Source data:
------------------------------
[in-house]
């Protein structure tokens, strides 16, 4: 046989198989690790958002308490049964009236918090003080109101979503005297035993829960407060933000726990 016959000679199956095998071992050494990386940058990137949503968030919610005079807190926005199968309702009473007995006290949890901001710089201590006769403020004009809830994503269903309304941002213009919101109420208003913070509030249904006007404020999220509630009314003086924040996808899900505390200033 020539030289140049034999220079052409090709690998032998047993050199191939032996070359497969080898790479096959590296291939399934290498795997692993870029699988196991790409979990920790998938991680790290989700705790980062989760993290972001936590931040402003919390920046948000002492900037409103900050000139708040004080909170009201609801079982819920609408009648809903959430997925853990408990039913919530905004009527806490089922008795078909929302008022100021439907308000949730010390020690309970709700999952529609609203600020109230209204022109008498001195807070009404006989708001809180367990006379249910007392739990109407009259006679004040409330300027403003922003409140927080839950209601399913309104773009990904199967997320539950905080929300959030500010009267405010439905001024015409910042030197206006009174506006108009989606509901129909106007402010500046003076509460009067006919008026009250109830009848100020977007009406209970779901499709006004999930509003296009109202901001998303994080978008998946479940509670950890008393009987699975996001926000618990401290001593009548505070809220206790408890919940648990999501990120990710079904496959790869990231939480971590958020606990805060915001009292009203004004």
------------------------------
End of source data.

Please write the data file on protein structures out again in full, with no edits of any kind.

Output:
[in-house]
């Protein structure tokens, strides 16, 4: 046989198989690790958002308490049964009236918090003080109101979503005297035993829960407060933000726990 016959000679199956095998071992050494990386940058990137949503968030919610005079807190926005199968309702009473007995006290949890901001710089201590006769403020004009809830994503269903309304941002213009919101109420208003913070509030249904006007404020999220509630009314003086924040996808899900505390200033 020539030289140049034999220079052409090709690998032998047993050199191939032996070359497969080898790479096959590296291939399934290498795997692993870029699988196991790409979990920790998938991680790290989700705790980062989760993290972001936590931040402003919390920046948000002492900037409103900050000139708040004080909170009201609801079982819920609408009648809903959430997925853990408990039913919530905004009527806490089922008795078909929302008022100021439907308000949730010390020690309970709700999952529609609203600020109230209204022109008498001195807070009404006989708001809180367990006379249910007392739990109407009259006679004040409330300027403003922003409140927080839950209601399913309104773009990904199967997320539950905080929300959030500010009267405010439905001024015409910042030197206006009174506006108009989606509901129909106007402010500046003076509460009067006919008026009250109830009848100020977007009406209970779901499709006004999930509003296009109202901001998303994080978008998946479940509670950890008393009987699975996001926000618990401290001593009548505070809220206790408890919940648990999501990120990710079904496959790869990231939480971590958020606990805060915001009292009203004004």